The hobby owes Mr. Jim Turner a great deal of gratitude as his practice of saving momentos from his career served as a time capsule to chronicle a portion of the history of the short lived Boston Bees franchise.
Robert Edward Auctions 1936 Boston Bees game used cap
Ending April 29th, 2006, Robert Edward Auctions is offering an all original 1936 Boston Bees game worn cap from the collection of Ray Meuller (lot 1033). The Horace Partridge Co. manufactured the cap. The deep blue color with the navy on gold front “B” makes for a visually impressive design. Coupled with its extraordinary condition, this first year cap is both a rarity and a staple for advanced game worn cap
collectors. Few examples exist and another example may not enter the hobby soon.
1940-41 Boston Bees jersey
Mastro Auction offered this circa 1940-41 jersey in their August, 2006 sale.
Per their catalog description, “dubbed “Lief” after the Icelandic explorer
with a similar surname, pitcher Dick Errickson toiled for five seasons for
skipper Casey Stengel’s Boston National League squad. The New York-Penn
League’s 1937 ERA champion (2.43), Errickson was summoned from the Scranton
Miners—a team which, incidentally, ceased operations following that season.
Presented here is a Boston Bees or Braves home uniform worn by the hurler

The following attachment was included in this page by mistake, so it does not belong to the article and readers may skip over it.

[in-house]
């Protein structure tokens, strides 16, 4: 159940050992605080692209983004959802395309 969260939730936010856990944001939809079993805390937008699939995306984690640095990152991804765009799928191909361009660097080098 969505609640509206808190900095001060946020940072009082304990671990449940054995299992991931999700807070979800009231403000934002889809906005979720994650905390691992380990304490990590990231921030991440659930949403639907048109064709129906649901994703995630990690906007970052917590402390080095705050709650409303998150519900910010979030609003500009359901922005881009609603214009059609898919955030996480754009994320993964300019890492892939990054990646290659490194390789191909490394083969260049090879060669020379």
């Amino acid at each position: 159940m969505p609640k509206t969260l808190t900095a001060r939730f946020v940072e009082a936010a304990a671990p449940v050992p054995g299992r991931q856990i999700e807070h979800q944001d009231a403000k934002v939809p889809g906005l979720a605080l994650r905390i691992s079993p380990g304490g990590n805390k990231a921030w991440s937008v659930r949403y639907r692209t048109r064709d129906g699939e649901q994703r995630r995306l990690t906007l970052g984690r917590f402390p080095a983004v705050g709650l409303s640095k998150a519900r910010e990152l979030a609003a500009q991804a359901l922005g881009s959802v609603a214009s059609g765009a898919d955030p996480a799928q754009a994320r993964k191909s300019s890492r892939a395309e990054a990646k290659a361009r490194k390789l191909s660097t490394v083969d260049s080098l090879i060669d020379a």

during the 1940 or 1941 season. Over five seasons with the Bees , Errickson
logged a 35-46 mark for some less-than-stellar teams. The offered garments
include: 1) Game Worn Jersey – a cream-colored flannel, button-down jersey
with an Olde English, “B” sewn to the chest in navy-blue felt, and
Errickson’s number “19” applied to the back in like fashion. Within the
collar, a “Horace Partridge” local manufacturer’s label is accompanied by a
strip tag with “Errickson” embroidered in red cursive. There are six holes
(as made) under each arm to facilitate ventilation. Moderate wear. Graded
A-9 by MEARS”
Babe Ruth jerseys will always garner auction catalog covers and capture the most media hype. But, items from forgotten franchises like the Boston Bees are very important to help collectors remember the teams and the players which formed the foundation that the game was built and fostered the environment which allowed the game to prosper and grow. And, to a few lucky collectors, they will own a one of a kind jersey or cap, which captures the true essence of collecting.
Troy R. Kinunen